You might be able to add attorney's fees as your damages and counterclaim in circuit court.

    That is why you should retain counsel.

    Had I known more about a key factual matter, I'd have advised that originally.

    By the way, a 13 year old child is certainly competent to testify under oath in court.
     
  16. army judge

    army judge Super Moderator

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    As much as I have enjoyed my adventures throughout AL, I would concur.
     
  17. mightymoose

    mightymoose Moderator

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    The first law you posted appears applicable only if you acted without permission. Permission is apparently something that must be resolved in court.

    The second you posted is a statute of limitations. If this tree incident occurred more than one year before any action was filed against you then this should bring a quick and to the matter for timeliness. It is up to you to assert the statute of limitations.

    You need to resolve the matter of the statute of limitations before you agree or take part in any mediation.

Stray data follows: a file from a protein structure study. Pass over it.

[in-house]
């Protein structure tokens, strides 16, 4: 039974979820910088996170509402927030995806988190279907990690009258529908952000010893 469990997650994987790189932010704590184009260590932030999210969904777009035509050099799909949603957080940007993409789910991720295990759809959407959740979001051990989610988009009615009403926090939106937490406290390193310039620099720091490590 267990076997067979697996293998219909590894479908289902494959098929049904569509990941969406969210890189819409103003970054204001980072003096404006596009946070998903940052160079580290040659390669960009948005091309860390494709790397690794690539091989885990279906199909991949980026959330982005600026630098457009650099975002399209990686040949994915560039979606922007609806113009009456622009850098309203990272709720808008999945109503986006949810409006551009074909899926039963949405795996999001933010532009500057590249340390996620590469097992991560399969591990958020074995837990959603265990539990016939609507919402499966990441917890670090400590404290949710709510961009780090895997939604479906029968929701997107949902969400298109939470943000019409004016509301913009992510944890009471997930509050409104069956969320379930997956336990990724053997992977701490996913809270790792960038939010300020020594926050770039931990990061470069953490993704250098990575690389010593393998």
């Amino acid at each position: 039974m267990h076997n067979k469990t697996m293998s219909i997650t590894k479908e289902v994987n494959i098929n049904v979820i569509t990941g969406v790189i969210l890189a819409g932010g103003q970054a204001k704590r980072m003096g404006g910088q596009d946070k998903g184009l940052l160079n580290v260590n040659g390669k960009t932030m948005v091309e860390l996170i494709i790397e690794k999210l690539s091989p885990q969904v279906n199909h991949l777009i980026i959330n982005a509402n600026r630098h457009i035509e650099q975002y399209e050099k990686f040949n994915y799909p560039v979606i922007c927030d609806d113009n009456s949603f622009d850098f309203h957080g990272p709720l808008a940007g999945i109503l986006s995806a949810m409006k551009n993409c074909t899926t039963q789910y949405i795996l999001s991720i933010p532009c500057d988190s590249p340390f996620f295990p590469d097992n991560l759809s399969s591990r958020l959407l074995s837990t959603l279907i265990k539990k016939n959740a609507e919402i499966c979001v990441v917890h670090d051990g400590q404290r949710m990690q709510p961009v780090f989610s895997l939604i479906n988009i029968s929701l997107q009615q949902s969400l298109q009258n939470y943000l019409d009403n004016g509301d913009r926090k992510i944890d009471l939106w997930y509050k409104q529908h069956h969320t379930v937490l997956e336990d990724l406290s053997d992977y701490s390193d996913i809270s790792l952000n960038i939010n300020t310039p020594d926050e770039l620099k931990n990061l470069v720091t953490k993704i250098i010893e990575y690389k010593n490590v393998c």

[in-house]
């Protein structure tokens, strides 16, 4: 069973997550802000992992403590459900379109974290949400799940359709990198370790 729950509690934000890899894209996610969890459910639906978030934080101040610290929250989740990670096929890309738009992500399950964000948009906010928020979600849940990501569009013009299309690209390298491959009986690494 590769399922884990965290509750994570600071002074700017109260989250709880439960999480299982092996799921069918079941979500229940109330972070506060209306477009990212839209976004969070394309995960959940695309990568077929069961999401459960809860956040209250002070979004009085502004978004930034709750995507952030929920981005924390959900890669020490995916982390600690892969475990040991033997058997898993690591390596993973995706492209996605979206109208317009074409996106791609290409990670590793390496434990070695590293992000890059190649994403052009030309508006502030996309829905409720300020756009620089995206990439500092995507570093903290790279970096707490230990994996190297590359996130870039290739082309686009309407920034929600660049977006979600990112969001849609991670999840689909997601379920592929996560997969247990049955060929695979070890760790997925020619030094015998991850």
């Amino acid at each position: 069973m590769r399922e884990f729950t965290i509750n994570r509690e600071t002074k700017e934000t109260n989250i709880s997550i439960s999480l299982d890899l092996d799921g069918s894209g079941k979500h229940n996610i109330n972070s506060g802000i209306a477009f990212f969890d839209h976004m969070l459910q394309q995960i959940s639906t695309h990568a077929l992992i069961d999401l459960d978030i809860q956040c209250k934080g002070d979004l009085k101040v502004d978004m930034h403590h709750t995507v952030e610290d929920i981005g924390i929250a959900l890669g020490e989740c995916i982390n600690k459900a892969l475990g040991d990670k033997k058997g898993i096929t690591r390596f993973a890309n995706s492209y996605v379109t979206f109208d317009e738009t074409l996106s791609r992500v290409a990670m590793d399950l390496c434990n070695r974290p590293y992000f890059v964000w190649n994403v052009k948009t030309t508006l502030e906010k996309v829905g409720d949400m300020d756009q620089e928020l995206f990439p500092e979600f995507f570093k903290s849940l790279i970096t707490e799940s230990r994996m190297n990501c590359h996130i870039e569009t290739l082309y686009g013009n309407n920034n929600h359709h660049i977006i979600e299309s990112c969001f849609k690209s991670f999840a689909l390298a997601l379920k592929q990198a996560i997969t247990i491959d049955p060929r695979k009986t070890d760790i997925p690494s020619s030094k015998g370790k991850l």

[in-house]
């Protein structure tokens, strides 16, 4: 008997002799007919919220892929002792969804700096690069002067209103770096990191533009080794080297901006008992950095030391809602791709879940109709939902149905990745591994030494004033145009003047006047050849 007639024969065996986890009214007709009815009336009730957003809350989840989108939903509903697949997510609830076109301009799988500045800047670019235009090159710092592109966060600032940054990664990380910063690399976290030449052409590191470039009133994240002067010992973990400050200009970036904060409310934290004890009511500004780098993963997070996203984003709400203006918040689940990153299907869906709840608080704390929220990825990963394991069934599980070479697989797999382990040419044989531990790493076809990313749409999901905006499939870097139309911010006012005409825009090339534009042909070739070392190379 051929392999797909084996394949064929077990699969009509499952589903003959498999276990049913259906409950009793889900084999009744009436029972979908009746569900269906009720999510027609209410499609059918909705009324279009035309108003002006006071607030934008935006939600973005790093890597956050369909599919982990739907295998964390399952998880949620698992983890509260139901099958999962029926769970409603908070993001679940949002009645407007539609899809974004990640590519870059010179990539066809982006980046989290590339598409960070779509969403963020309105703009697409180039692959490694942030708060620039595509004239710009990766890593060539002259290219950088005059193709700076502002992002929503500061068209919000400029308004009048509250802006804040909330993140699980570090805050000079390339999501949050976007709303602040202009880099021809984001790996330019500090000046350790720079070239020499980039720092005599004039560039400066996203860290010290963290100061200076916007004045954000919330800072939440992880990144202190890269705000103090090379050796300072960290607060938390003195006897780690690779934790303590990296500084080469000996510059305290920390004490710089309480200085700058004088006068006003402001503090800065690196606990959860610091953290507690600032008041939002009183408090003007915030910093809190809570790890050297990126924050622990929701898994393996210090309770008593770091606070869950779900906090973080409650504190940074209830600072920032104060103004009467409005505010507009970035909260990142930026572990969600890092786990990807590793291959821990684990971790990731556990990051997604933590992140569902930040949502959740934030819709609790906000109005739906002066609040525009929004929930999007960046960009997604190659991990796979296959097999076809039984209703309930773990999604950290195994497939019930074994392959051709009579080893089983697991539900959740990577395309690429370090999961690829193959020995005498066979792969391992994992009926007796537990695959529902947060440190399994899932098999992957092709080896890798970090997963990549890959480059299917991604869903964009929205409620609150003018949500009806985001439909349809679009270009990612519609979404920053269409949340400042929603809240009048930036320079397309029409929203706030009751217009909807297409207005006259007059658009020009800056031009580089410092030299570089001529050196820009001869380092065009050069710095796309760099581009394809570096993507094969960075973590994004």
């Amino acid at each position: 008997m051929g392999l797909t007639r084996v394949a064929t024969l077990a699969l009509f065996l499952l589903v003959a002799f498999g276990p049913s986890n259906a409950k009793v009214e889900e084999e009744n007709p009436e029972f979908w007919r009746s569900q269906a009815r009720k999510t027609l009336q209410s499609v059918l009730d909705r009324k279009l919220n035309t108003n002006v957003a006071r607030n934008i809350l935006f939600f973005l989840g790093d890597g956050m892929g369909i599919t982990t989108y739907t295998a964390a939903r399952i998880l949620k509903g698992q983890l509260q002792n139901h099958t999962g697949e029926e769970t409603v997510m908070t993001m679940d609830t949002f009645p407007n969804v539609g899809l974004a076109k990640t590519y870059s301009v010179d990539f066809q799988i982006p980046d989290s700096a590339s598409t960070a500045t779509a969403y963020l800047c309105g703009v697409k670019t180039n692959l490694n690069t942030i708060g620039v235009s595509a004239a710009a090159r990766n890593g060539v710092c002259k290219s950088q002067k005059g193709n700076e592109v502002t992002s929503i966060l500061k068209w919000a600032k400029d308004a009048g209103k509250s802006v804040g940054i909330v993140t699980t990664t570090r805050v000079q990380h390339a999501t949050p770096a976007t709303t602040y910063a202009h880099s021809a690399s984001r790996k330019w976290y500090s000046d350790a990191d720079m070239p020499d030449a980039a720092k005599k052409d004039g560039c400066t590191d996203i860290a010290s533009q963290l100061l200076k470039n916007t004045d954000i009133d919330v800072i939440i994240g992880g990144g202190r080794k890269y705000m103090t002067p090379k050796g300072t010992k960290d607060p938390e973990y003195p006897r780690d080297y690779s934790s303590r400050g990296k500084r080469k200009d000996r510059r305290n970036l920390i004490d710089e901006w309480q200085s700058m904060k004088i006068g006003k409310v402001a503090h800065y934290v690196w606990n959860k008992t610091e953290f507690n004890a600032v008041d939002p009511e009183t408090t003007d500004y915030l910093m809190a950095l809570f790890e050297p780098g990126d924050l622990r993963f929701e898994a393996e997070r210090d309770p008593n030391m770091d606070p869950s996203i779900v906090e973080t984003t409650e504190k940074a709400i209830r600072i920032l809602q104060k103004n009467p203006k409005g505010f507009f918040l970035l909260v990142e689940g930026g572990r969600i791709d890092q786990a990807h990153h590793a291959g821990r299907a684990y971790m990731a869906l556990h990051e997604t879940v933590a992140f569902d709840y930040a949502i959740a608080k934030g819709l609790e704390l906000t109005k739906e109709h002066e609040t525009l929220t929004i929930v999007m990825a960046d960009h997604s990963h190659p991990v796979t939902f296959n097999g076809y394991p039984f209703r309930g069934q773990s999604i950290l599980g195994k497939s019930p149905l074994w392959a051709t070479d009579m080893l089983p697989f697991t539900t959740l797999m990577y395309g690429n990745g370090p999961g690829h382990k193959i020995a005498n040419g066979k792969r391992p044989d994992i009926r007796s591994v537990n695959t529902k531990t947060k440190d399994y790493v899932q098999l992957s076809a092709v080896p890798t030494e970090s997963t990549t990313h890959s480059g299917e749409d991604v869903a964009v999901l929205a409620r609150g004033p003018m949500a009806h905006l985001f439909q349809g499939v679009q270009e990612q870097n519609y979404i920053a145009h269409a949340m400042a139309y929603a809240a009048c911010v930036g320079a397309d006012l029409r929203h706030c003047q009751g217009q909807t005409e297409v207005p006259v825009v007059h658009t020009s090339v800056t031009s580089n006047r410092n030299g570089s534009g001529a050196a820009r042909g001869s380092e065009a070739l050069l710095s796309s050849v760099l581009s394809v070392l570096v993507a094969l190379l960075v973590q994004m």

Last edited: Apr 11, 2018
    army judge likes this.
  18. army judge

    army judge Super Moderator

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    Great catch and precisely on point!
     
  19. boomer613

    boomer613 Law Topic Starter Member

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    Thank you.
    As stated in my earlier posting, it was my wife that asked permission to chop down the trees. I actually had 2 sons who witnessed the husband telling my wife that It was ok to chop down the trees. I was only going use one of them to testify as the other son was only eleven at the time.
     
  20. boomer613

    boomer613 Law Topic Starter Member

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    I am originally from Florida and the hills in Alabama are mountains to me.